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Archive for March 7th, 2016


John 4:43-54: Coming to Believe

Brooklyn_Museum_-_The_Healing_of_the_Officer's_Son_(La_guérison_du_fils_de_l'officier)_-_James_Tissot

James Tissot: The Healing of the Officer’s Son

Monday, March 7, 2016

John tells us unequivocally . . . they welcomed him, but only because they were impressed with what he had done in Jerusalem during the Passover Feast, not that they really had a clue about who he was or what he was up to. Today we pause to consider if this thinking mirrors our own. Do we follow Jesus blindly because of what he can do for us? Or do we follow him because of who he is, what he embodies, and who we hope to become?

God says: The miracles I shower on the world are not meant to lure you into loving me. They come from my genuine desire to be one with you. The signs I leave along your pilgrim way are not meant to convince you of my presence. They are the physical reality of my faith in you. My actions in your life are not meant to dazzle you. They are the hands of hope that I offer you. You are free to come with me and follow My Way. You are free to follow the way you see that another lays out for you or the way you prepare for yourself; but unless you follow me you will not revel in the goodness, the comfort and joy that I have in mind for you. I have promised this to you from your inception and I will continue to offer it until you expire. I am always and everywhere. I am. And I offer this wholeness to you. It is my hope for you that you come to believe in my deep and abiding love for you.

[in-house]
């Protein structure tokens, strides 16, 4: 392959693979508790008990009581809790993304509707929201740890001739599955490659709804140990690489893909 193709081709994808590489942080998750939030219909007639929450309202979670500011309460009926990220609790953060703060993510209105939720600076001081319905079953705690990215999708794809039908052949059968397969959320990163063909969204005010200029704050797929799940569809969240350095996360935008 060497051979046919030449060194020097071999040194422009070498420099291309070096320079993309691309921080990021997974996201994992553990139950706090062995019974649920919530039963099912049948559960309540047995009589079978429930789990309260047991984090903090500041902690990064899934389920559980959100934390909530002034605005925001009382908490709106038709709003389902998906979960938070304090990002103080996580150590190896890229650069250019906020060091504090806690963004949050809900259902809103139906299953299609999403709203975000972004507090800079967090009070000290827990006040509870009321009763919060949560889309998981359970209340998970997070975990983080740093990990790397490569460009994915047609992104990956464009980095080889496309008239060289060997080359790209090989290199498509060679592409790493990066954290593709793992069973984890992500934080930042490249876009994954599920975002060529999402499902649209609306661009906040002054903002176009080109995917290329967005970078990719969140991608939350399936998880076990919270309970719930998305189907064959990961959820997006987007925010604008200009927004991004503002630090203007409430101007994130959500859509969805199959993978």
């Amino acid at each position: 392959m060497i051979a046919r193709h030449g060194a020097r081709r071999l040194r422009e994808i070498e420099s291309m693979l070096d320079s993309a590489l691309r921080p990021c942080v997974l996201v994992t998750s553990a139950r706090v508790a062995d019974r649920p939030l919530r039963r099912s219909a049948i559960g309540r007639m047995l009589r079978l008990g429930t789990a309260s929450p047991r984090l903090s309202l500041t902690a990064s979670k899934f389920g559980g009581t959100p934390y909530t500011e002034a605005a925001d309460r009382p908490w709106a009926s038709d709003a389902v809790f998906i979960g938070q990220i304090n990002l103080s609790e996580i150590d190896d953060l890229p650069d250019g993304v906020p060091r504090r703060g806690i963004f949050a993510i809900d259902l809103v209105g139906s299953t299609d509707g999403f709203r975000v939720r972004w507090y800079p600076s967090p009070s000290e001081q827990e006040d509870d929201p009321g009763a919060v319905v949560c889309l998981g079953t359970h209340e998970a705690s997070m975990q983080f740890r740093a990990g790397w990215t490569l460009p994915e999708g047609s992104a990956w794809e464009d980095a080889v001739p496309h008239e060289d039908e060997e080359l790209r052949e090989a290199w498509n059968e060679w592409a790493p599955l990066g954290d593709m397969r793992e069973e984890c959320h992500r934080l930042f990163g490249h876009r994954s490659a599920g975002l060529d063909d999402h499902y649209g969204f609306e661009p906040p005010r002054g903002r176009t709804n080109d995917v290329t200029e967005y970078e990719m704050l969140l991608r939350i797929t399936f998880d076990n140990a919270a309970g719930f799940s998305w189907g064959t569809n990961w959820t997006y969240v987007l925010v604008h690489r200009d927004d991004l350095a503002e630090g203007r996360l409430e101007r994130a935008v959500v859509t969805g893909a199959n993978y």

The impact of the healing of the official’s son is so enormous that it brings the entire family to conversion. Do we need such enormous signs? Do we need such convincing? Or do we need God . . . and nothing more?

When we believe that we do not see God’s presence often in our lives, let us ask God for the gifts of strength and persistence as we, like the centurion and his family, come to believe. Today we remember this week’s Lenten practice. Rather than thinking: “God’s generosity is sometimes not fair,” let us think instead, “When we put away the past and follow God’s example of enormous generosity, we are better able to welcome the lost back home into the kingdom . . . and to give thanks for our own part in God’s great rejoicing”. 

Tomorrow, healing the poor.

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